Taking improv classes was a good decision, not only for having reigniting my joy of performance. It’s been challenging mentally and at times emotionally, but it’s certainly forced me into dealing with discomfort that lies beyond my comfort zone. It’s been so rewarding to notice the class collectively adapting to each new lesson, progressing and coming out of their shells. You’d think we were taking… improve classes or something.
Last night’s class was on character and relationships. Given the rapid fire nature of the format, being able to snap instantly into a character is vital. Character encompasses so much. How big is your character? Are they a “straight man” or something more absurdist? A pivotal part of the scene? Or a mechanic to help along the narrative? What is their relationship with the other characters? High or low status? What is the mantra that they hold on their heart? How could we decide all of this in the instant before we entered the scene?
As always, our teacher encouraged us that we knew this already. That a lifetime of stories had taught us that this was instinctive. If a character was a yoga instructor, what did we already know about them? What about an investment banker? There were no wrong answers. Our first thought was usually right and we just needed to follow those threads.
We tried a technique called The Alexander Method. We walked about the room in a neutral fashion. Neutral pace, posture, expression. She gave us instructions that we slowly incorporated. Light on our feet, quick, indirect How did that inform posture? Breath? Emotion? What did our character think about when they woke up in the morning? Then simply turning to a partner and introducing ourselves, our names and mantras. Committing to the choices we’d made. We tried again, this time heavy, direct. We were instructed to lead with a body part. How did it hold tension? What was our mantra this time? Again we introduced ourselves to sometime, as if at a networking event, gave them our mantra. Then break, back to walking around the room. Light, direct. Who were we? How did we relate to others? Then introducing ourselves to the nearest person as if they were an ex we hadn’t seen in some time.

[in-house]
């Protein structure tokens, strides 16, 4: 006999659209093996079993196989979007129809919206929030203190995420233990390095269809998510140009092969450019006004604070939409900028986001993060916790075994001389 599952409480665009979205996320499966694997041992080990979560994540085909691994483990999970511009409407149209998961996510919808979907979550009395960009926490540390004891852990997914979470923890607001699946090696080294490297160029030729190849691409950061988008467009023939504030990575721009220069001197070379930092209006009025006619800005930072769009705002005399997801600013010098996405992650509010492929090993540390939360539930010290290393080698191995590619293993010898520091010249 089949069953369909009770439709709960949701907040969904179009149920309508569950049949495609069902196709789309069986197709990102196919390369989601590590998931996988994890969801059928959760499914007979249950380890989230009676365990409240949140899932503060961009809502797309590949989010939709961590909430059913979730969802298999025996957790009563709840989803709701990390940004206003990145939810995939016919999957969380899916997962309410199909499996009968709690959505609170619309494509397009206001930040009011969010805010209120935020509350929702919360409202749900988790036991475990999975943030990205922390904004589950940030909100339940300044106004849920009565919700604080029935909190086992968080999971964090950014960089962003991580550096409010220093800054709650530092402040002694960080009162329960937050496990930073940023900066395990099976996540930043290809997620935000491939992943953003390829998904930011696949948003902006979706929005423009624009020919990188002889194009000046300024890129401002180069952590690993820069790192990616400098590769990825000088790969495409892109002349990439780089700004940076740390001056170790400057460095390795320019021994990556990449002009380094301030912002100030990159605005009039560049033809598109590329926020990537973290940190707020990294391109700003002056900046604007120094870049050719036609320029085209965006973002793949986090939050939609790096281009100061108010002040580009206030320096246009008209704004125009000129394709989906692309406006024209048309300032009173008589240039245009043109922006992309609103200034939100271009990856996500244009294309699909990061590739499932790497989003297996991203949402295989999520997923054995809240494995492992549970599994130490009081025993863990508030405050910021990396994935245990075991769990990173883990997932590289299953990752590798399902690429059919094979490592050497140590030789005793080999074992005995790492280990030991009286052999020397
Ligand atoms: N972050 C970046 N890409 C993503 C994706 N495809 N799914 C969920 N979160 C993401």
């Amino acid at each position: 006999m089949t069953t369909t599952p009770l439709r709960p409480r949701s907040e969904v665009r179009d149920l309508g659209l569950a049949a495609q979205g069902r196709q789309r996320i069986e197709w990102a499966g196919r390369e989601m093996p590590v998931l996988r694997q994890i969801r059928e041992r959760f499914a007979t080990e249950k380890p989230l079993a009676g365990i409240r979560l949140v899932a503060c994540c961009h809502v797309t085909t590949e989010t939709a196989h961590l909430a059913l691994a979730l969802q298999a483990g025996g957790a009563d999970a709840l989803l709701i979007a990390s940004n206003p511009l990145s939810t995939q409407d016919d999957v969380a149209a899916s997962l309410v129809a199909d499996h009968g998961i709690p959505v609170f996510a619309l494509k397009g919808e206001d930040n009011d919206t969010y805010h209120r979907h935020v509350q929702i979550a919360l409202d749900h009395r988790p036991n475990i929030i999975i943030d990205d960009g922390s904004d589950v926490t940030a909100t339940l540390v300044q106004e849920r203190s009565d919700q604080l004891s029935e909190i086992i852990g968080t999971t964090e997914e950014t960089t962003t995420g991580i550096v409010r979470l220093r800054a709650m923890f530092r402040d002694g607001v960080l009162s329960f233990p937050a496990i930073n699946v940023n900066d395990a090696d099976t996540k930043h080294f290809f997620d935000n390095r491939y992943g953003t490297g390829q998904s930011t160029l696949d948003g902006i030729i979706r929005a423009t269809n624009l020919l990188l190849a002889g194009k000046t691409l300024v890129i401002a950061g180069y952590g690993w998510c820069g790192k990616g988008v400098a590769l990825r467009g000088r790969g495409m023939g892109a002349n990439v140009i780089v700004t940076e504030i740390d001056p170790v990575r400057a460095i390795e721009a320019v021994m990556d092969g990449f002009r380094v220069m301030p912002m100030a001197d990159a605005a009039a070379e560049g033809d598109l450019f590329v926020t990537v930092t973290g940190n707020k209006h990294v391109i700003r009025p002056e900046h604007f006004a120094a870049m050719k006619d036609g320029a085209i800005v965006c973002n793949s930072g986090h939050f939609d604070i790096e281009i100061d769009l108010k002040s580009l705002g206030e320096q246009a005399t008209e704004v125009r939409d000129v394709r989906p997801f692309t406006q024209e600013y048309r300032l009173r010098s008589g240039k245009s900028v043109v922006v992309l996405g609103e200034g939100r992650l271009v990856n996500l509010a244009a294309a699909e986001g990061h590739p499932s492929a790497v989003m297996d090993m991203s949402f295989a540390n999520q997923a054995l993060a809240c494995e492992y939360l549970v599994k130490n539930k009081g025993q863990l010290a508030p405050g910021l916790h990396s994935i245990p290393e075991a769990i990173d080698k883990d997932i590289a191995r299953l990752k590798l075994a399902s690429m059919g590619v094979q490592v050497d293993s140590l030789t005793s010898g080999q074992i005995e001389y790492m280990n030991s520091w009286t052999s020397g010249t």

I knew my character was constantly off in their own head, ceaselessly analysing. My yoga teacher ex was trying to catch up while I was mentally only scantly there. Feeling entrenched in character, I realised that this had always been the case, that she’d been looking for something in me I wasn’t interested in providing. My charger was baffled by human interaction. I could sense her frustration in the moment, but felt so in character. I was genuinely confused. Why did she think she was worth my time? Why would she think to divert my attention. I was adroitly dismissive, looking for an excuse to be physically elsewhere too.
Later in the class we sat down and volunteered to do scenes two at a time. I was paired with a woman and told that we were characters on the verge of divorce, but we’d both unintentionally turned up to collect our child from school. She arrived after I did and instantly I knew. She was always like this. Late, unreliable. She was the “fun one”, but it was always on me to pick up the pieces, be the bad guy, sort out appointments, keep the house in order. The scene became very visceral and raw as it all flooded out. Our child arrived, oblivious to the tension. “Do you think I’m a bad mother?” My partner asked. My eyes narrowed and I felt the pettiness come forth. I wanted to be cruel, to stick the knife in. I replied. “What kind of mother do you think you are?” The test of the class made an involuntary noise, like they’d seen a small animal harmed. The teacher cut the scene. I tried too let go of it, but holy shit were my shoulders tense. I was shaking slightly. Too real. After class I took my scene partner aside and checked in with her. She felt the same way. It worked, but did we ever feel it.
Now I can’t wait for next week.